Turkish nationalist leader says Iraqi Kurdish referendum a potential reason for war
The head of Turkey’s nationalist opposition said on Thursday a planned independence referendum by Kurds in northern Iraq should be viewed by Ankara as a reason for war “if necessary”.
Turkey, which is battling a three-decade Kurdish insurgency in its southeast, is concerned the referendum could further stoke separatist sentiment among the 15 million Kurds in Turkey.
On Wednesday, Foreign Minister Mevlut Cavusoglu visited Iraq, where he conveyed to Iraqi Kurdish leader Massoud Barzani Ankara’s concerns about the decision to hold the referendum, planned for Sept. 25.
Nationalist Movement Party (MHP) leader Devlet Bahceli, who allied with the government in supporting the ruling AK Party’s campaign in April’s referendum on boosting President Tayyip Erdogan’s powers, called on Ankara to oppose the vote.
“A position must be taken to the end against Barzani’s preparation for an independence referendum which incorporates Turkmen cities,” Bahceli told a news conference in Ankara.
“This is a rehearsal for Kurdistan. If necessary Turkey should deem this referendum as a reason for war,” he added.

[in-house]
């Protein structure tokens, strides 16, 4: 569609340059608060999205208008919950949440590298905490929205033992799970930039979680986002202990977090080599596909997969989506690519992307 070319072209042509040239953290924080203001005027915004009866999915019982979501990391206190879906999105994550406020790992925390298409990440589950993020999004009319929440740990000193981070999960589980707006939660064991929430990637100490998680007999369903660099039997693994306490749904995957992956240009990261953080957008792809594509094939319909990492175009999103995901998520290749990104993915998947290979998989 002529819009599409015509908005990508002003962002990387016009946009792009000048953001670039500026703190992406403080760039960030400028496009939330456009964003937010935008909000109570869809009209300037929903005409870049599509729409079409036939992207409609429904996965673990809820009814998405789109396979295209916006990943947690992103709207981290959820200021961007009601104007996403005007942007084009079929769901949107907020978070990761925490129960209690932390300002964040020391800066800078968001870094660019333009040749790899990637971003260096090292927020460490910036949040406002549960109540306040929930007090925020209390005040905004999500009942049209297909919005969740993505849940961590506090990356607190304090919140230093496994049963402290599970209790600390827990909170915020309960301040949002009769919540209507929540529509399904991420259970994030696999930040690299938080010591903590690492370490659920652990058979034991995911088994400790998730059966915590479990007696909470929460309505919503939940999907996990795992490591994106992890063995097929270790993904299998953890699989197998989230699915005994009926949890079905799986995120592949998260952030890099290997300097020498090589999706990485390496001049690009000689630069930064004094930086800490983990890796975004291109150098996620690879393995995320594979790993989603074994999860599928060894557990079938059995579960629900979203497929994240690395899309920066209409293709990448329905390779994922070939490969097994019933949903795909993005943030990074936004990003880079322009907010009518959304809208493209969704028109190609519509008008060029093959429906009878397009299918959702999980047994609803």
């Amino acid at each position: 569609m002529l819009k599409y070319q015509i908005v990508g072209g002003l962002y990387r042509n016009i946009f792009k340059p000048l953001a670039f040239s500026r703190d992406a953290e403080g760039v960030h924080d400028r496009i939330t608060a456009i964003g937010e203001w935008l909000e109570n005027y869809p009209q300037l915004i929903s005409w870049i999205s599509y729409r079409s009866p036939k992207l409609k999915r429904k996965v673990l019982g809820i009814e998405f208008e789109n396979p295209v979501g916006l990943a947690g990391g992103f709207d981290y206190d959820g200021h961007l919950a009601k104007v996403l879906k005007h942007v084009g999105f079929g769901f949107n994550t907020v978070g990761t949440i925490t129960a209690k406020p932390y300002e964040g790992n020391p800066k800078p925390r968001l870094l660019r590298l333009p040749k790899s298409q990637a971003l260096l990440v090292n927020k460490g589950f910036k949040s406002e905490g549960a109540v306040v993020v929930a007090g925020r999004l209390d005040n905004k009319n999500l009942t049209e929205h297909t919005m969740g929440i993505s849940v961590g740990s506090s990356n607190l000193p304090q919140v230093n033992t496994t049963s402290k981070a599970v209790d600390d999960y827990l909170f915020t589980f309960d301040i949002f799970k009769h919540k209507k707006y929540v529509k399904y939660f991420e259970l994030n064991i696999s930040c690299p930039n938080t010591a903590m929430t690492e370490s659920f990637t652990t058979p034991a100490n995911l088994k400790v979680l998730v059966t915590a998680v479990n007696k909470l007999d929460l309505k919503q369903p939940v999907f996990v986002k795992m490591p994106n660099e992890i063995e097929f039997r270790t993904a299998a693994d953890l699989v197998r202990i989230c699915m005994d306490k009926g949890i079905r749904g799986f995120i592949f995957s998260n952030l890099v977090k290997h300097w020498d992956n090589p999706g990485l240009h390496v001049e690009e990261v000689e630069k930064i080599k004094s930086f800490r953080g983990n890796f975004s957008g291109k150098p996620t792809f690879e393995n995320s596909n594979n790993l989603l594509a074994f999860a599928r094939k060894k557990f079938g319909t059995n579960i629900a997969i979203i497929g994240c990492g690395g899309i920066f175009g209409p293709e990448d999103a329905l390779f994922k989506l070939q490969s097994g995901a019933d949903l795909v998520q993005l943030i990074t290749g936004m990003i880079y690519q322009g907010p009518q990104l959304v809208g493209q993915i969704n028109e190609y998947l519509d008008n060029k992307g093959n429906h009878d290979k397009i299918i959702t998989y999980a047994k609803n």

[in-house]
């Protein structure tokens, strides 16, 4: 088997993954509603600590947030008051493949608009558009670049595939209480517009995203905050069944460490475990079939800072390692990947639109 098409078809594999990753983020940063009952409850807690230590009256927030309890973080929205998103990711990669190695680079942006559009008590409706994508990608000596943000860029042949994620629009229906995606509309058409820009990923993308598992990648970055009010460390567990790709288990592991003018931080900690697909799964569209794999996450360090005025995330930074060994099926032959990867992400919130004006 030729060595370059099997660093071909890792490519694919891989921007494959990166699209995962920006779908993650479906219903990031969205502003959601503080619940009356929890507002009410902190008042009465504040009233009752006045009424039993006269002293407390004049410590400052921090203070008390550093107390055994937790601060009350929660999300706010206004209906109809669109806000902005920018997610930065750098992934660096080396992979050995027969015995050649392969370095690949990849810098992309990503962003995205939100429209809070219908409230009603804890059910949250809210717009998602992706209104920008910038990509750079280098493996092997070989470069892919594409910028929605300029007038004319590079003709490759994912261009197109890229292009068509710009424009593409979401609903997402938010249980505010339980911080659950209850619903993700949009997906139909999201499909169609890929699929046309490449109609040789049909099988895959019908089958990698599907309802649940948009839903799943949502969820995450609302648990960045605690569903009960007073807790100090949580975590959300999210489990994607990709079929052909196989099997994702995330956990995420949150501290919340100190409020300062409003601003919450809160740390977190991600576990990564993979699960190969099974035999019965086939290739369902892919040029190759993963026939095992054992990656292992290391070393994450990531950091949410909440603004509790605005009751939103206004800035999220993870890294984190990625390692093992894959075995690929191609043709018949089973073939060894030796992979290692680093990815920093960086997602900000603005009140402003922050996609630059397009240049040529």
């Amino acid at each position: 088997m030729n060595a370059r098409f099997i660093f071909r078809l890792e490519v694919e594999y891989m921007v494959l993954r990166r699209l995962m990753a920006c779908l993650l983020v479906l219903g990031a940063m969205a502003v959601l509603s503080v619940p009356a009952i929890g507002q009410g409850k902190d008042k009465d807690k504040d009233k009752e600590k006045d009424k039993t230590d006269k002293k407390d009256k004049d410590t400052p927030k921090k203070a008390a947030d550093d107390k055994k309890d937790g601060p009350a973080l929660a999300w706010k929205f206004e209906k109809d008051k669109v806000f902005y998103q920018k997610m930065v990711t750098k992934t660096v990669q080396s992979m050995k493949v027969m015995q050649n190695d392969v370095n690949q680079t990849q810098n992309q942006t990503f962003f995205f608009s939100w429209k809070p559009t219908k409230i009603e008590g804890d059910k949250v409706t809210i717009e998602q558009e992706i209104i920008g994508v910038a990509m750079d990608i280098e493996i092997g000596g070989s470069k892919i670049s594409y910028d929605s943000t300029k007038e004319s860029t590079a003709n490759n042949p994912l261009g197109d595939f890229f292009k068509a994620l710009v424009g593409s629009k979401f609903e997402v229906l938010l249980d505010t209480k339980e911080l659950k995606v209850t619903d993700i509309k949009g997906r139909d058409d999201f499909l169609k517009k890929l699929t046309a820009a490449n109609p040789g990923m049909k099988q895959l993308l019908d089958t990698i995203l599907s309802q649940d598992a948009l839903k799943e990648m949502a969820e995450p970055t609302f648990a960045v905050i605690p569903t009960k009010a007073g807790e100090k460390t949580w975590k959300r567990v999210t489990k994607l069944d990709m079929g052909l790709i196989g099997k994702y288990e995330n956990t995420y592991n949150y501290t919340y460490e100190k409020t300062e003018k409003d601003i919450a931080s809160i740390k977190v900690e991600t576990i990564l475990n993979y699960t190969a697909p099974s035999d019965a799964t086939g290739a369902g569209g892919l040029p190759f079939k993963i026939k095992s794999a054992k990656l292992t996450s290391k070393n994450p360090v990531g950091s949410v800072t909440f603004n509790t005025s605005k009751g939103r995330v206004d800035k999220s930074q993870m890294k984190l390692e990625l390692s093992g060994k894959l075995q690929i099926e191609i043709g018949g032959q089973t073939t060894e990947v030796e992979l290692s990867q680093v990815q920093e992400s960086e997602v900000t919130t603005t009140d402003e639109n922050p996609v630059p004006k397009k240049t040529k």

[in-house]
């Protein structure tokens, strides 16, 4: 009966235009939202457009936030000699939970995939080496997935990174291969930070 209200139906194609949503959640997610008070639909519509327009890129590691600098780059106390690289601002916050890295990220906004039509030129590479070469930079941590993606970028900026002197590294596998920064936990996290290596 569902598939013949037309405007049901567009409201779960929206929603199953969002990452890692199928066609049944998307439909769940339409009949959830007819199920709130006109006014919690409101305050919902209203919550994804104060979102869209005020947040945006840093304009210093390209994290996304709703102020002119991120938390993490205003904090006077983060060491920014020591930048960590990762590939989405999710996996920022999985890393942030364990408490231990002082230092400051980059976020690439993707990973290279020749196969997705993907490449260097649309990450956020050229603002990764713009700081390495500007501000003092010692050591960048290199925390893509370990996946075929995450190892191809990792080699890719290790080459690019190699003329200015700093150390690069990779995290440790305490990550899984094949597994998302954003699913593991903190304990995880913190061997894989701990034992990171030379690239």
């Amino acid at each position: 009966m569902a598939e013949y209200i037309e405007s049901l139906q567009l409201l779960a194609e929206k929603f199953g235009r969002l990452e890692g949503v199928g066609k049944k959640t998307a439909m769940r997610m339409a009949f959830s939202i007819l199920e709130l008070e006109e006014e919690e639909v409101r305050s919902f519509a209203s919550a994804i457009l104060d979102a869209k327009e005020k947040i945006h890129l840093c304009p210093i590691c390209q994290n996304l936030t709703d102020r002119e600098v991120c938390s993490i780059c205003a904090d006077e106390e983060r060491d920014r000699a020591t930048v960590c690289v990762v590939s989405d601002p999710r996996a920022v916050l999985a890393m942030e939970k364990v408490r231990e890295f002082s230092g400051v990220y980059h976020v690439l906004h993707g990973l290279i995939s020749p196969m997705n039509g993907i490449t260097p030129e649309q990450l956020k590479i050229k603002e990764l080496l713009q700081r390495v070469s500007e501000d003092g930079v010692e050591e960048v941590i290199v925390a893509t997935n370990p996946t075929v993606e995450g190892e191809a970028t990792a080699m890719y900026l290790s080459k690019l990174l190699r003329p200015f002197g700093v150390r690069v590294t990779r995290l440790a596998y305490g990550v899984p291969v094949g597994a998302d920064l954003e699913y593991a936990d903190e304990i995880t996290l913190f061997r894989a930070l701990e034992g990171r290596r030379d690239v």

Bahceli does not set policy, though his ideas reflect those of a segment of Turkish society fiercely opposed to the idea of an independent Kurdistan and supportive of Iraq’s Turkmen ethnic minority, which has historical and cultural ties to Turkey.
Kurds have sought an independent state since at least the end of World War One, when colonial powers divided up the Middle East and left Kurdish-populated territory split between modern-day Turkey, Iran, Iraq and Syria.
Like Turkey, Iraq, Iran and Syria all oppose the idea of Iraqi Kurdish independence, fearing it may fuel separatism among their own Kurdish populations.
The Kurdistan Workers Party (PKK) militant group, deemed a terrorist organisation by Ankara, the United States and European Union, has waged a 33-year insurgency in southeast Turkey in which more than 40,000 people have been killed.
The United States and other Western nations fear September’s vote could ignite a new conflict with Baghdad and possibly neighbouring countries, diverting attention from the war against Islamic State militants in Iraq and Syria.